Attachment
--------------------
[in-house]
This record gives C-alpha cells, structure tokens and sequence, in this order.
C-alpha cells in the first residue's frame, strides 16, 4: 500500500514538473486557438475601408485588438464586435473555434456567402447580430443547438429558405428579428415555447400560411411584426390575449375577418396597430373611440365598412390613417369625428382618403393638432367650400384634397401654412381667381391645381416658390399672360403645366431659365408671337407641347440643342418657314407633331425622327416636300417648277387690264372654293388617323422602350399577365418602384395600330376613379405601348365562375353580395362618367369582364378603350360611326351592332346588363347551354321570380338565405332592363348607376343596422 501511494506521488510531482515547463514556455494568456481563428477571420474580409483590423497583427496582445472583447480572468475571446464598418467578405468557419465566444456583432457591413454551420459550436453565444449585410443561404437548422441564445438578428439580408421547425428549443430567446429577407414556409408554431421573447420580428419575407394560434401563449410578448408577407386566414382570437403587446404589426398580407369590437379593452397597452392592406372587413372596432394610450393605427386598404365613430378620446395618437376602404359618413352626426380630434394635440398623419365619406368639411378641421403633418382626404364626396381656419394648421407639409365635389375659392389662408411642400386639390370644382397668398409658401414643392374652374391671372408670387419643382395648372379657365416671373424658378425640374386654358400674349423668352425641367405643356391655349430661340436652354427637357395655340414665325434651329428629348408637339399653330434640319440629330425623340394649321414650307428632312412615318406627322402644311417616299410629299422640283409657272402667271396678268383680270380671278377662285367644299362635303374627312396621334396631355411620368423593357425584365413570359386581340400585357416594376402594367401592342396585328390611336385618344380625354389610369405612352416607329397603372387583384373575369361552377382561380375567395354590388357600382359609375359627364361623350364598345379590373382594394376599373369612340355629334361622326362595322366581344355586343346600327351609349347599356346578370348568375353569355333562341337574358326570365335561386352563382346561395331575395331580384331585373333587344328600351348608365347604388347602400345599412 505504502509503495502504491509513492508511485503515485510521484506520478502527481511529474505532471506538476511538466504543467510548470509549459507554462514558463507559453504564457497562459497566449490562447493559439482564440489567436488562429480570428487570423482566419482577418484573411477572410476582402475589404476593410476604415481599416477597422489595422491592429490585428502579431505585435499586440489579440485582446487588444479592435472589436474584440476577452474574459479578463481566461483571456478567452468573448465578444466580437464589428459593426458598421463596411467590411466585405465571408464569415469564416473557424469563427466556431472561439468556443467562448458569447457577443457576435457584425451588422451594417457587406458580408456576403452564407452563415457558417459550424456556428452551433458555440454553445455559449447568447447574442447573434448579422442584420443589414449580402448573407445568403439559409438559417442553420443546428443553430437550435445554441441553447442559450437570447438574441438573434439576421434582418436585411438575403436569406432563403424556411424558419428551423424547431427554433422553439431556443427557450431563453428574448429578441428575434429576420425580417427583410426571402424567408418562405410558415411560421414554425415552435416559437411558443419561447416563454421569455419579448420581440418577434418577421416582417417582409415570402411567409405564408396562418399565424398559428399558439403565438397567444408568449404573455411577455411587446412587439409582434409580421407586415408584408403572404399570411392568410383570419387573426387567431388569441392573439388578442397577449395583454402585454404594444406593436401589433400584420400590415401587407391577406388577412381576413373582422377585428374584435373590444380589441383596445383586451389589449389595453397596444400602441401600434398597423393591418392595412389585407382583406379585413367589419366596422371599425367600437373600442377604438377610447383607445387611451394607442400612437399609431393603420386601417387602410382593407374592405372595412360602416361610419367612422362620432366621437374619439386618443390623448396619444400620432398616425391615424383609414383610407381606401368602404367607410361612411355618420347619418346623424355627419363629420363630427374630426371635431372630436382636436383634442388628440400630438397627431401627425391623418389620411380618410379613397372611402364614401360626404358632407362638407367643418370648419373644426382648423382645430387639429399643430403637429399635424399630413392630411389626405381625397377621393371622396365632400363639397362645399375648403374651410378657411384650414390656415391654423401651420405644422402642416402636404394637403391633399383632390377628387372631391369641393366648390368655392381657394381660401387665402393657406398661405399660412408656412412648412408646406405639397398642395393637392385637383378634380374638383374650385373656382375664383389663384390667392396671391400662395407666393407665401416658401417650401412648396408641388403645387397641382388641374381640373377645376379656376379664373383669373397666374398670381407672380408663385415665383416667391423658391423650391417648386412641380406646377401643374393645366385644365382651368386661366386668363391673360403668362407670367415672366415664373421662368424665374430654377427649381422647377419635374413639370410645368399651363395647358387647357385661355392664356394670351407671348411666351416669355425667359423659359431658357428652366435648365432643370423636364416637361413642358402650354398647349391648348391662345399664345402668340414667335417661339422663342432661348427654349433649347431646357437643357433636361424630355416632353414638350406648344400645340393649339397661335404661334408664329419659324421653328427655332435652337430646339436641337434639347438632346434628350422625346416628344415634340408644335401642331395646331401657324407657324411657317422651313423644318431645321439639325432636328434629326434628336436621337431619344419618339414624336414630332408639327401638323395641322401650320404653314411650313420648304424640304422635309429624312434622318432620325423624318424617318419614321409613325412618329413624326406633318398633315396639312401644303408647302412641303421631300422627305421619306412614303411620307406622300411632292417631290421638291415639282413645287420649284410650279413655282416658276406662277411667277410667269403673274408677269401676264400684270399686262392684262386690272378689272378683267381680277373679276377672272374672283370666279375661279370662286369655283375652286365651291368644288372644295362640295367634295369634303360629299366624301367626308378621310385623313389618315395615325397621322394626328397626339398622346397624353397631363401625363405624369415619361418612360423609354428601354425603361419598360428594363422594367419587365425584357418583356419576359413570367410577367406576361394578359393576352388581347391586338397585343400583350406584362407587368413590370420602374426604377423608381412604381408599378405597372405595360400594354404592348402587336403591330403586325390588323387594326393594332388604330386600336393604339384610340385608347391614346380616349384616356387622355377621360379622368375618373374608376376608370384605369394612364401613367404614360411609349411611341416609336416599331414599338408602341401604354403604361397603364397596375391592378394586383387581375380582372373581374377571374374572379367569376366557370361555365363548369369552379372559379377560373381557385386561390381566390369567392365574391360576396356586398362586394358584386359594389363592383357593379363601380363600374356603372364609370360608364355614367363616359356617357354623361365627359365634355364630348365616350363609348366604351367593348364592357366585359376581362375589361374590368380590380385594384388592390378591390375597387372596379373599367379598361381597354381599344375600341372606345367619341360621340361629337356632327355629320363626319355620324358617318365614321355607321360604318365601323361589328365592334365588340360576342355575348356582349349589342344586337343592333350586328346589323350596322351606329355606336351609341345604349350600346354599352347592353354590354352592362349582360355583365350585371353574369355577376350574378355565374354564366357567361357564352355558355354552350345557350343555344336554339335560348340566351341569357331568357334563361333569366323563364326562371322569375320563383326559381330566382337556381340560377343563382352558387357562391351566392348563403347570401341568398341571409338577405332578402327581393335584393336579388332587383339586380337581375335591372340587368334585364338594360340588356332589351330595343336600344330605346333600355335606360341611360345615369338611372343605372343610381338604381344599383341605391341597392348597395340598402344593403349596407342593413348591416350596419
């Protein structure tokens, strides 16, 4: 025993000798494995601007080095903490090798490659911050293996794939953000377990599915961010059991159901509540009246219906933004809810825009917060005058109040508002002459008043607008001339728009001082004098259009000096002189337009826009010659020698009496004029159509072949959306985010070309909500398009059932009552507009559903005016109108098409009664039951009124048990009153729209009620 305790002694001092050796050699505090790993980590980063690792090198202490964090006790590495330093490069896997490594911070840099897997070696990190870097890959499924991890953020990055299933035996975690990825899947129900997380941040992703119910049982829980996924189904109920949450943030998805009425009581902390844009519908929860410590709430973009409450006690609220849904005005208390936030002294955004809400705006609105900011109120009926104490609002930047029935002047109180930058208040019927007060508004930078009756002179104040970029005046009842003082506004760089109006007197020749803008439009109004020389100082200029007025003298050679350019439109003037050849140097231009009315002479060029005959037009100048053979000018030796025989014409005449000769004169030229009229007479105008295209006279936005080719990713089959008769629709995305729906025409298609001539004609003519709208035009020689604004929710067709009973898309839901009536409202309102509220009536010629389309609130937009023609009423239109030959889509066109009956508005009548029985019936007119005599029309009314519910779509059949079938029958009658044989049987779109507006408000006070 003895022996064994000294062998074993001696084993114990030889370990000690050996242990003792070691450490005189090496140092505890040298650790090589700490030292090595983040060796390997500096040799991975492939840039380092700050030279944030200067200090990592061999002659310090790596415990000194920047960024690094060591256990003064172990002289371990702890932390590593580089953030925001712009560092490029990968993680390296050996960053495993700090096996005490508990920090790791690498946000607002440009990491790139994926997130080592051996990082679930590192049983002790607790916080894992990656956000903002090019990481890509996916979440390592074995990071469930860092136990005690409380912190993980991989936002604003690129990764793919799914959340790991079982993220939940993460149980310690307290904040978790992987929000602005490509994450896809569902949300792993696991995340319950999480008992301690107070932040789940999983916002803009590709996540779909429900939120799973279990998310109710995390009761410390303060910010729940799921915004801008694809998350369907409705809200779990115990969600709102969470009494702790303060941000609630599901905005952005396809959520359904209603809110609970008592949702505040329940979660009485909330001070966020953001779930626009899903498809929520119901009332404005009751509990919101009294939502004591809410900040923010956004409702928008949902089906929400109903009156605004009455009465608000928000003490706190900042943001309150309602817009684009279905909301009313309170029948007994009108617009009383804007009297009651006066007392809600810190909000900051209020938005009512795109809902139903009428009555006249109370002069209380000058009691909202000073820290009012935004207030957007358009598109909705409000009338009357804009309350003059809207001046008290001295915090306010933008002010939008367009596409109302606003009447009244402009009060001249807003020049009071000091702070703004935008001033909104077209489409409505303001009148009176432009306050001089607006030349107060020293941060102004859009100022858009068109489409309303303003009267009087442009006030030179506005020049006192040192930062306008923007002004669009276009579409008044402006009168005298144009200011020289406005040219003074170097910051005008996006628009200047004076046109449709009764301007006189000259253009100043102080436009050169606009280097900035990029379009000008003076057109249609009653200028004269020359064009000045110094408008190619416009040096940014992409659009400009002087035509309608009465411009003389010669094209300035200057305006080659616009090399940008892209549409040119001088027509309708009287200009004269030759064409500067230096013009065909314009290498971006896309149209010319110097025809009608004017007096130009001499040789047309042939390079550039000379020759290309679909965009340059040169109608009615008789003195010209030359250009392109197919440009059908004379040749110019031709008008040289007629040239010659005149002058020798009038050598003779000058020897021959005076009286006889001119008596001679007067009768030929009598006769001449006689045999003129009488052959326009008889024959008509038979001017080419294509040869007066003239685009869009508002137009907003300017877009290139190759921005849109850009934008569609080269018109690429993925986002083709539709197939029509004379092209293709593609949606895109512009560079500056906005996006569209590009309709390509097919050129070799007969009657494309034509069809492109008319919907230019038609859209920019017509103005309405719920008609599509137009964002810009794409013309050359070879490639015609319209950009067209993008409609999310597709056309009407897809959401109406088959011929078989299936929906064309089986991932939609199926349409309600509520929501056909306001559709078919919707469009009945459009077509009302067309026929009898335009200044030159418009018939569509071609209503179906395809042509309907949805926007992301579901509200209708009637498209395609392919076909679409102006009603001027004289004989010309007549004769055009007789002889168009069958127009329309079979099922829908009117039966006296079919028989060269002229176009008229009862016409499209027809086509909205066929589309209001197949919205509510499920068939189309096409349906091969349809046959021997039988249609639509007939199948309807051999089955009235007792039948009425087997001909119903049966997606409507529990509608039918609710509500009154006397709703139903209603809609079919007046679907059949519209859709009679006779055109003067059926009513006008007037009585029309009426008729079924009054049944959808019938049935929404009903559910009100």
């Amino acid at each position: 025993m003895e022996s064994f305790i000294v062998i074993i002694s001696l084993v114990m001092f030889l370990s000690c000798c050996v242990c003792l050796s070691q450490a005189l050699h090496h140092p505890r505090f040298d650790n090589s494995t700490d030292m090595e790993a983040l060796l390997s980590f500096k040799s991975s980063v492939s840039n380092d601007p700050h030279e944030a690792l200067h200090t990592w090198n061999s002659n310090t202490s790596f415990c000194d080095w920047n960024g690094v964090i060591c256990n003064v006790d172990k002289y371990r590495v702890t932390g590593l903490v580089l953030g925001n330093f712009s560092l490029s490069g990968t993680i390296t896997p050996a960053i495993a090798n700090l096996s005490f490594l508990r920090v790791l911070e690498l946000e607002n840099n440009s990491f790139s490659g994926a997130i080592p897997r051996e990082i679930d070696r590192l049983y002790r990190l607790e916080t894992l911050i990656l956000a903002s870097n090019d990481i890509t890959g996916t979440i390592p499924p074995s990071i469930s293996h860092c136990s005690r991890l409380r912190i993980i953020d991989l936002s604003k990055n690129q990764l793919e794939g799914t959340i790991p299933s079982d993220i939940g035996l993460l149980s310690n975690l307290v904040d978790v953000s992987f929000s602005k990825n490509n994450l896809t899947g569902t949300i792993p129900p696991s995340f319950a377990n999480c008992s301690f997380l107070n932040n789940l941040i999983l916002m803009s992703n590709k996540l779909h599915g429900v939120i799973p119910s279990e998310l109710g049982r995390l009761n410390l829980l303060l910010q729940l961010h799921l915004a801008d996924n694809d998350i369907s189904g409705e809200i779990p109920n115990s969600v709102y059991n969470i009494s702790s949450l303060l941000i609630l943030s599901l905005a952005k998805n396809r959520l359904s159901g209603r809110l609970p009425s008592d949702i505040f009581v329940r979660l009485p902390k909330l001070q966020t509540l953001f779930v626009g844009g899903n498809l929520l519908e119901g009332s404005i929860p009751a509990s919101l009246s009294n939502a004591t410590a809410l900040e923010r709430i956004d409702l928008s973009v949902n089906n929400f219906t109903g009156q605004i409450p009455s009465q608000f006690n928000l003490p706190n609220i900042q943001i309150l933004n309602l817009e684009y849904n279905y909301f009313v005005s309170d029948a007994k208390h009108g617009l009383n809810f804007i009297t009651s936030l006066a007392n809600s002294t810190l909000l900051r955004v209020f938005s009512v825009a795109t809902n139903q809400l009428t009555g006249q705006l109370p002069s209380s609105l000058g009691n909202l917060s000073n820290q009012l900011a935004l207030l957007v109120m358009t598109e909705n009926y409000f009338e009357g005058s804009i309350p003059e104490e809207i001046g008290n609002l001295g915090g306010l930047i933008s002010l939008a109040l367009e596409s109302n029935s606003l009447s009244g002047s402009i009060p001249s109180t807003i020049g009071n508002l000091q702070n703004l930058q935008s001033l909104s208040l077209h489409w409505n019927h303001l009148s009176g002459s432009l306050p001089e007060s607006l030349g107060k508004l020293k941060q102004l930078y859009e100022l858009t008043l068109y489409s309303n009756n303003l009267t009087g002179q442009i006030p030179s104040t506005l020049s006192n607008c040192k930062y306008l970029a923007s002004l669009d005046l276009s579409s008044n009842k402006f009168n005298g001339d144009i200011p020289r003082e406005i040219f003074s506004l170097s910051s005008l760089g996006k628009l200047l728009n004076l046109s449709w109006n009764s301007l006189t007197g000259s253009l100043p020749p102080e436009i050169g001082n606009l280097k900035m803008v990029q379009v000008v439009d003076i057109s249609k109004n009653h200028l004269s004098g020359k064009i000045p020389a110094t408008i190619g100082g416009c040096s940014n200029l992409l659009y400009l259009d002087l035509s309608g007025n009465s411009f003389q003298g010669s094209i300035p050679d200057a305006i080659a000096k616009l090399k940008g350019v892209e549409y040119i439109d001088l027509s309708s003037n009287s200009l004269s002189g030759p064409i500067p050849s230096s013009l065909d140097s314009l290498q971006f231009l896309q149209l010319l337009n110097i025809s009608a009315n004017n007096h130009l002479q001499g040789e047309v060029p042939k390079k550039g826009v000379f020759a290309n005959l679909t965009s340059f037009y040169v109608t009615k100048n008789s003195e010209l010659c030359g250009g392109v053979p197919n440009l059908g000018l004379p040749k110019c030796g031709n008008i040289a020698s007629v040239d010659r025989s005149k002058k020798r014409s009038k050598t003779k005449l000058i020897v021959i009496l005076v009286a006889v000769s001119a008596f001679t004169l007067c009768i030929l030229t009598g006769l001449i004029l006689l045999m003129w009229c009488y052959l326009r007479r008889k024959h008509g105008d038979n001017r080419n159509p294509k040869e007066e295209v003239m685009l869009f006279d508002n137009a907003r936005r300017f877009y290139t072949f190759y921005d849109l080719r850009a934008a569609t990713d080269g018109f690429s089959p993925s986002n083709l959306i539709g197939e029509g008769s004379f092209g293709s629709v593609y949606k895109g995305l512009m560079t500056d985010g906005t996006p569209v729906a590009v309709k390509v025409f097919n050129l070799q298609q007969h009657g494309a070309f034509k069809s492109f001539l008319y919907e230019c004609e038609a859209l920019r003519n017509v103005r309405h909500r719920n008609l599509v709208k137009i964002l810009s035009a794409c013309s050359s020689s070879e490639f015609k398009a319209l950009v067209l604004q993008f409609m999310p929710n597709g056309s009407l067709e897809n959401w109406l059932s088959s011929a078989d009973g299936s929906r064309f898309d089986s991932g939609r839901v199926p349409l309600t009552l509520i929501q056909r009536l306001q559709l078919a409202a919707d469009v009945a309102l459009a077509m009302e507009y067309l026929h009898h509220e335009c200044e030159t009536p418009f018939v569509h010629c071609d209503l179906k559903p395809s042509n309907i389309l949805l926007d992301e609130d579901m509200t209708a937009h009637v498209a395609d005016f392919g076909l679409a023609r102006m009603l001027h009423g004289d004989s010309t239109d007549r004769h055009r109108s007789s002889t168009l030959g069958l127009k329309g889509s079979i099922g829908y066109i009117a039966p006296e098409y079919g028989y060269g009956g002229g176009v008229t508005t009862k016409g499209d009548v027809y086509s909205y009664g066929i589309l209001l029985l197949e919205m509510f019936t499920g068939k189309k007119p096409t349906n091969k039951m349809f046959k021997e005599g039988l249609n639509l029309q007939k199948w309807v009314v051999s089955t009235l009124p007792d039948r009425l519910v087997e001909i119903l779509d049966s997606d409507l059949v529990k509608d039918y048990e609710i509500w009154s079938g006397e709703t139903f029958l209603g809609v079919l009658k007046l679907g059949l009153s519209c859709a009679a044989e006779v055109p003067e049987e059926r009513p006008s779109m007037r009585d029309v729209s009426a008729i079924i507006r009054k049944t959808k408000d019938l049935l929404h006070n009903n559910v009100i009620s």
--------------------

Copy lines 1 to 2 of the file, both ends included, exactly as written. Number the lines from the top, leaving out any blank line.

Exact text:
[in-house]
This record gives C-alpha cells, structure tokens and sequence, in this order.